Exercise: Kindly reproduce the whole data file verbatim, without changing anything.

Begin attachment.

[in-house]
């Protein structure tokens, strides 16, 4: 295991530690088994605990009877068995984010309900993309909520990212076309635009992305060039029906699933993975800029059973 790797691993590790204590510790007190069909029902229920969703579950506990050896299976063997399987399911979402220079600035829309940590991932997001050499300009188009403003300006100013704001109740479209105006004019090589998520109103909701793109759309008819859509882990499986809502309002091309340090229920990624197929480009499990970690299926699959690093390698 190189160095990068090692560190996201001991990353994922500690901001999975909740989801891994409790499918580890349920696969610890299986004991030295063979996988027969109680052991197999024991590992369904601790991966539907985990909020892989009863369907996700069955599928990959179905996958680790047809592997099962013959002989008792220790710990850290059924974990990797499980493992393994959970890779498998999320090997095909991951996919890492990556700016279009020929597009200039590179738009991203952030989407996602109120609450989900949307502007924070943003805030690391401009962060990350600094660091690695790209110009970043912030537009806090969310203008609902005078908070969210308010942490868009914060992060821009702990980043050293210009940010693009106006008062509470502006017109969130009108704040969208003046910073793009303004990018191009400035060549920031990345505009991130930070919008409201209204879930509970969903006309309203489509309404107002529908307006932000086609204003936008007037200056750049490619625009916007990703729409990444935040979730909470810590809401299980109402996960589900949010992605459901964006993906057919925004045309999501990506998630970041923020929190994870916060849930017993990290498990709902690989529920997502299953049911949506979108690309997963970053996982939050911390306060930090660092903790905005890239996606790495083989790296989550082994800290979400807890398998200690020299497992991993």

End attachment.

[in-house]
């Protein structure tokens, strides 16, 4: 295991530690088994605990009877068995984010309900993309909520990212076309635009992305060039029906699933993975800029059973 790797691993590790204590510790007190069909029902229920969703579950506990050896299976063997399987399911979402220079600035829309940590991932997001050499300009188009403003300006100013704001109740479209105006004019090589998520109103909701793109759309008819859509882990499986809502309002091309340090229920990624197929480009499990970690299926699959690093390698 190189160095990068090692560190996201001991990353994922500690901001999975909740989801891994409790499918580890349920696969610890299986004991030295063979996988027969109680052991197999024991590992369904601790991966539907985990909020892989009863369907996700069955599928990959179905996958680790047809592997099962013959002989008792220790710990850290059924974990990797499980493992393994959970890779498998999320090997095909991951996919890492990556700016279009020929597009200039590179738009991203952030989407996602109120609450989900949307502007924070943003805030690391401009962060990350600094660091690695790209110009970043912030537009806090969310203008609902005078908070969210308010942490868009914060992060821009702990980043050293210009940010693009106006008062509470502006017109969130009108704040969208003046910073793009303004990018191009400035060549920031990345505009991130930070919008409201209204879930509970969903006309309203489509309404107002529908307006932000086609204003936008007037200056750049490619625009916007990703729409990444935040979730909470810590809401299980109402996960589900949010992605459901964006993906057919925004045309999501990506998630970041923020929190994870916060849930017993990290498990709902690989529920997502299953049911949506979108690309997963970053996982939050911390306060930090660092903790905005890239996606790495083989790296989550082994800290979400807890398998200690020299497992991993």